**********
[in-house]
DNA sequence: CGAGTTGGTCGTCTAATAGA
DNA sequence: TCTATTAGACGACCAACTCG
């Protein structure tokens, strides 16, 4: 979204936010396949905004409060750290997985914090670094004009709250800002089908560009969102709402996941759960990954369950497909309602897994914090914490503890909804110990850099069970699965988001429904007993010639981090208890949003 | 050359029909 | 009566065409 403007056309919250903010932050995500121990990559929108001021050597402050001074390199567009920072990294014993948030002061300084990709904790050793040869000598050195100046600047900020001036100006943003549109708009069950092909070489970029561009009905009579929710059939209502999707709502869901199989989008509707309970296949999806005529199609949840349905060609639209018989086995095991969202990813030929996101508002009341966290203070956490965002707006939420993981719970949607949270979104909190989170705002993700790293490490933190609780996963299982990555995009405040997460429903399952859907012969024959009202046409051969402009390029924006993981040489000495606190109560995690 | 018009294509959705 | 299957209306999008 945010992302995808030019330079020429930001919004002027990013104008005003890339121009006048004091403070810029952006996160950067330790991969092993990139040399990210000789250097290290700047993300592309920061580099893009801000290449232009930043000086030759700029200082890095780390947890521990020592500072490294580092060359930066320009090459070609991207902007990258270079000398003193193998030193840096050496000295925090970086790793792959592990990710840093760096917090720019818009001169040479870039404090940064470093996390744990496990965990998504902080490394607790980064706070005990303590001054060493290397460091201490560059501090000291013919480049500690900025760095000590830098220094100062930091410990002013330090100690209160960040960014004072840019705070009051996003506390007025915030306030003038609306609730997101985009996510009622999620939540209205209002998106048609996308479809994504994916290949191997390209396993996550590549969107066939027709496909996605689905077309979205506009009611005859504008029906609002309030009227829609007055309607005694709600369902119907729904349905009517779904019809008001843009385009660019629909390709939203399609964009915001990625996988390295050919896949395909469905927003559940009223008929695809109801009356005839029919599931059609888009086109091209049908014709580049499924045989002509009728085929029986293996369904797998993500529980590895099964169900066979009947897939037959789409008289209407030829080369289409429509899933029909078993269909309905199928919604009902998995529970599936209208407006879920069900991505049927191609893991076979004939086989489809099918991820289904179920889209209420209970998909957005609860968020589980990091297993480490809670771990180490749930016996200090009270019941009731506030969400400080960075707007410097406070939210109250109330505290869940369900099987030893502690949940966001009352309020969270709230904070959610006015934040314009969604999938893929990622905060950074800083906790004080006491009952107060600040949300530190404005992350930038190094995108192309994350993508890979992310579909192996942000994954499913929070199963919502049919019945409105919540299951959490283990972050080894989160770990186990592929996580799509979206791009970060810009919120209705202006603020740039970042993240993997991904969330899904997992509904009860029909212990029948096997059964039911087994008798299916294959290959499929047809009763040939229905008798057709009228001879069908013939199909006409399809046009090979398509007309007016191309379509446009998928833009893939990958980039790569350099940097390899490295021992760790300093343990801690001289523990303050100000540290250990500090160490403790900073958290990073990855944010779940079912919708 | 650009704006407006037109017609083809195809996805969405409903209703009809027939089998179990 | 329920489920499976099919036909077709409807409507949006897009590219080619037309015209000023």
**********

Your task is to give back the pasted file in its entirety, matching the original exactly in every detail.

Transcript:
[in-house]
DNA sequence: CGAGTTGGTCGTCTAATAGA
DNA sequence: TCTATTAGACGACCAACTCG
């Protein structure tokens, strides 16, 4: 979204936010396949905004409060750290997985914090670094004009709250800002089908560009969102709402996941759960990954369950497909309602897994914090914490503890909804110990850099069970699965988001429904007993010639981090208890949003 | 050359029909 | 009566065409 403007056309919250903010932050995500121990990559929108001021050597402050001074390199567009920072990294014993948030002061300084990709904790050793040869000598050195100046600047900020001036100006943003549109708009069950092909070489970029561009009905009579929710059939209502999707709502869901199989989008509707309970296949999806005529199609949840349905060609639209018989086995095991969202990813030929996101508002009341966290203070956490965002707006939420993981719970949607949270979104909190989170705002993700790293490490933190609780996963299982990555995009405040997460429903399952859907012969024959009202046409051969402009390029924006993981040489000495606190109560995690 | 018009294509959705 | 299957209306999008 945010992302995808030019330079020429930001919004002027990013104008005003890339121009006048004091403070810029952006996160950067330790991969092993990139040399990210000789250097290290700047993300592309920061580099893009801000290449232009930043000086030759700029200082890095780390947890521990020592500072490294580092060359930066320009090459070609991207902007990258270079000398003193193998030193840096050496000295925090970086790793792959592990990710840093760096917090720019818009001169040479870039404090940064470093996390744990496990965990998504902080490394607790980064706070005990303590001054060493290397460091201490560059501090000291013919480049500690900025760095000590830098220094100062930091410990002013330090100690209160960040960014004072840019705070009051996003506390007025915030306030003038609306609730997101985009996510009622999620939540209205209002998106048609996308479809994504994916290949191997390209396993996550590549969107066939027709496909996605689905077309979205506009009611005859504008029906609002309030009227829609007055309607005694709600369902119907729904349905009517779904019809008001843009385009660019629909390709939203399609964009915001990625996988390295050919896949395909469905927003559940009223008929695809109801009356005839029919599931059609888009086109091209049908014709580049499924045989002509009728085929029986293996369904797998993500529980590895099964169900066979009947897939037959789409008289209407030829080369289409429509899933029909078993269909309905199928919604009902998995529970599936209208407006879920069900991505049927191609893991076979004939086989489809099918991820289904179920889209209420209970998909957005609860968020589980990091297993480490809670771990180490749930016996200090009270019941009731506030969400400080960075707007410097406070939210109250109330505290869940369900099987030893502690949940966001009352309020969270709230904070959610006015934040314009969604999938893929990622905060950074800083906790004080006491009952107060600040949300530190404005992350930038190094995108192309994350993508890979992310579909192996942000994954499913929070199963919502049919019945409105919540299951959490283990972050080894989160770990186990592929996580799509979206791009970060810009919120209705202006603020740039970042993240993997991904969330899904997992509904009860029909212990029948096997059964039911087994008798299916294959290959499929047809009763040939229905008798057709009228001879069908013939199909006409399809046009090979398509007309007016191309379509446009998928833009893939990958980039790569350099940097390899490295021992760790300093343990801690001289523990303050100000540290250990500090160490403790900073958290990073990855944010779940079912919708 | 650009704006407006037109017609083809195809996805969405409903209703009809027939089998179990 | 329920489920499976099919036909077709409807409507949006897009590219080619037309015209000023």